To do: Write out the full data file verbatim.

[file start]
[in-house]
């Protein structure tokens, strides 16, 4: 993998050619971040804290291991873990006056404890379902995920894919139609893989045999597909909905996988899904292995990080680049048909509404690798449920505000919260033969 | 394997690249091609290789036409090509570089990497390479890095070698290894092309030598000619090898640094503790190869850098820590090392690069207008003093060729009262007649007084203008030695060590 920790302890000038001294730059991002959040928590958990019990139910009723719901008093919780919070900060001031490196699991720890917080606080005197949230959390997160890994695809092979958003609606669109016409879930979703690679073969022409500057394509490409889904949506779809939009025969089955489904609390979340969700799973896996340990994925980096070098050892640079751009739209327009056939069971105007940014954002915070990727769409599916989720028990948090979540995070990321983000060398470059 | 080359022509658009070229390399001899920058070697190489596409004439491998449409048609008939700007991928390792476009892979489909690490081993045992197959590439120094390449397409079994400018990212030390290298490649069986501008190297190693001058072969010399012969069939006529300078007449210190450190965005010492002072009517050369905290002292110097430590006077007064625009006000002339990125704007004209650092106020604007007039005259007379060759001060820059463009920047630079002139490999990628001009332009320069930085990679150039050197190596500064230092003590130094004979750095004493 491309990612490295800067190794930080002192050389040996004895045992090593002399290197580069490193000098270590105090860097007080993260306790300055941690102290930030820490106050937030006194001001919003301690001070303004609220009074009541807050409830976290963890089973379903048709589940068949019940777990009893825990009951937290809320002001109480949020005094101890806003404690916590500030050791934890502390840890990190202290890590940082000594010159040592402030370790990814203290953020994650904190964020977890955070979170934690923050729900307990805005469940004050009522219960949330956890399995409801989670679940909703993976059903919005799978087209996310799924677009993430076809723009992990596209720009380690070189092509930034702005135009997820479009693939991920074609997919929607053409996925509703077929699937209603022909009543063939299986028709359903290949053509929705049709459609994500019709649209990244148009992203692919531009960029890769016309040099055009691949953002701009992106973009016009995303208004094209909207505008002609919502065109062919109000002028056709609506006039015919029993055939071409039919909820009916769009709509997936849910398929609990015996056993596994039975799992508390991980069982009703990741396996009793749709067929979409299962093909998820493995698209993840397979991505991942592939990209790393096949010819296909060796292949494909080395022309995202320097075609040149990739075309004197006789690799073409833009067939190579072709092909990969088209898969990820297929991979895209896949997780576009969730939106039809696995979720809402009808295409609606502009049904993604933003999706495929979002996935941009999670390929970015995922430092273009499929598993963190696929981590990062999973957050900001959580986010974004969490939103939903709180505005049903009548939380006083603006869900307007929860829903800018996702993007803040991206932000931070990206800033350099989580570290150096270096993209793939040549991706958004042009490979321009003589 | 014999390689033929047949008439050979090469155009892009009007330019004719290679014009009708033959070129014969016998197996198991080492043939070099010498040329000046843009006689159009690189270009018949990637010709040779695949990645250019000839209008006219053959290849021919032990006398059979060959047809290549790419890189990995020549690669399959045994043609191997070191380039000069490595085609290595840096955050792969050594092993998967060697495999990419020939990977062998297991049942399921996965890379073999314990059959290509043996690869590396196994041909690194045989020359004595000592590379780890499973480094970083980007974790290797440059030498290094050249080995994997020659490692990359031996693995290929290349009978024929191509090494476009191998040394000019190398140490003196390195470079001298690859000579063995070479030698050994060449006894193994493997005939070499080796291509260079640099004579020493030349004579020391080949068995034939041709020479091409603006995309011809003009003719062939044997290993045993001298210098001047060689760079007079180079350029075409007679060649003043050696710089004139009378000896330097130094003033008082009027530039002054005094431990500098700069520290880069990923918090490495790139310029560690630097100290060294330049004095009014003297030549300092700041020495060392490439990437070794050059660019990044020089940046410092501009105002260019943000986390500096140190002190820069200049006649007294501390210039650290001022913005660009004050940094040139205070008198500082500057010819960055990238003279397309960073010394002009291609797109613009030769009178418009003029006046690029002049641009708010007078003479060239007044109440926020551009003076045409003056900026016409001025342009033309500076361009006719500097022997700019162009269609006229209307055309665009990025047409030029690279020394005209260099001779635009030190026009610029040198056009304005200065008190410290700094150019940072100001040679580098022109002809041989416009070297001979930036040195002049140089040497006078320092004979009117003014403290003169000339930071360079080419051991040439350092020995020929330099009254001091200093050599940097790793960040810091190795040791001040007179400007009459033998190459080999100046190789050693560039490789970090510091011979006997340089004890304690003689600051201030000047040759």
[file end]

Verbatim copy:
[in-house]
């Protein structure tokens, strides 16, 4: 993998050619971040804290291991873990006056404890379902995920894919139609893989045999597909909905996988899904292995990080680049048909509404690798449920505000919260033969 | 394997690249091609290789036409090509570089990497390479890095070698290894092309030598000619090898640094503790190869850098820590090392690069207008003093060729009262007649007084203008030695060590 920790302890000038001294730059991002959040928590958990019990139910009723719901008093919780919070900060001031490196699991720890917080606080005197949230959390997160890994695809092979958003609606669109016409879930979703690679073969022409500057394509490409889904949506779809939009025969089955489904609390979340969700799973896996340990994925980096070098050892640079751009739209327009056939069971105007940014954002915070990727769409599916989720028990948090979540995070990321983000060398470059 | 080359022509658009070229390399001899920058070697190489596409004439491998449409048609008939700007991928390792476009892979489909690490081993045992197959590439120094390449397409079994400018990212030390290298490649069986501008190297190693001058072969010399012969069939006529300078007449210190450190965005010492002072009517050369905290002292110097430590006077007064625009006000002339990125704007004209650092106020604007007039005259007379060759001060820059463009920047630079002139490999990628001009332009320069930085990679150039050197190596500064230092003590130094004979750095004493 491309990612490295800067190794930080002192050389040996004895045992090593002399290197580069490193000098270590105090860097007080993260306790300055941690102290930030820490106050937030006194001001919003301690001070303004609220009074009541807050409830976290963890089973379903048709589940068949019940777990009893825990009951937290809320002001109480949020005094101890806003404690916590500030050791934890502390840890990190202290890590940082000594010159040592402030370790990814203290953020994650904190964020977890955070979170934690923050729900307990805005469940004050009522219960949330956890399995409801989670679940909703993976059903919005799978087209996310799924677009993430076809723009992990596209720009380690070189092509930034702005135009997820479009693939991920074609997919929607053409996925509703077929699937209603022909009543063939299986028709359903290949053509929705049709459609994500019709649209990244148009992203692919531009960029890769016309040099055009691949953002701009992106973009016009995303208004094209909207505008002609919502065109062919109000002028056709609506006039015919029993055939071409039919909820009916769009709509997936849910398929609990015996056993596994039975799992508390991980069982009703990741396996009793749709067929979409299962093909998820493995698209993840397979991505991942592939990209790393096949010819296909060796292949494909080395022309995202320097075609040149990739075309004197006789690799073409833009067939190579072709092909990969088209898969990820297929991979895209896949997780576009969730939106039809696995979720809402009808295409609606502009049904993604933003999706495929979002996935941009999670390929970015995922430092273009499929598993963190696929981590990062999973957050900001959580986010974004969490939103939903709180505005049903009548939380006083603006869900307007929860829903800018996702993007803040991206932000931070990206800033350099989580570290150096270096993209793939040549991706958004042009490979321009003589 | 014999390689033929047949008439050979090469155009892009009007330019004719290679014009009708033959070129014969016998197996198991080492043939070099010498040329000046843009006689159009690189270009018949990637010709040779695949990645250019000839209008006219053959290849021919032990006398059979060959047809290549790419890189990995020549690669399959045994043609191997070191380039000069490595085609290595840096955050792969050594092993998967060697495999990419020939990977062998297991049942399921996965890379073999314990059959290509043996690869590396196994041909690194045989020359004595000592590379780890499973480094970083980007974790290797440059030498290094050249080995994997020659490692990359031996693995290929290349009978024929191509090494476009191998040394000019190398140490003196390195470079001298690859000579063995070479030698050994060449006894193994493997005939070499080796291509260079640099004579020493030349004579020391080949068995034939041709020479091409603006995309011809003009003719062939044997290993045993001298210098001047060689760079007079180079350029075409007679060649003043050696710089004139009378000896330097130094003033008082009027530039002054005094431990500098700069520290880069990923918090490495790139310029560690630097100290060294330049004095009014003297030549300092700041020495060392490439990437070794050059660019990044020089940046410092501009105002260019943000986390500096140190002190820069200049006649007294501390210039650290001022913005660009004050940094040139205070008198500082500057010819960055990238003279397309960073010394002009291609797109613009030769009178418009003029006046690029002049641009708010007078003479060239007044109440926020551009003076045409003056900026016409001025342009033309500076361009006719500097022997700019162009269609006229209307055309665009990025047409030029690279020394005209260099001779635009030190026009610029040198056009304005200065008190410290700094150019940072100001040679580098022109002809041989416009070297001979930036040195002049140089040497006078320092004979009117003014403290003169000339930071360079080419051991040439350092020995020929330099009254001091200093050599940097790793960040810091190795040791001040007179400007009459033998190459080999100046190789050693560039490789970090510091011979006997340089004890304690003689600051201030000047040759």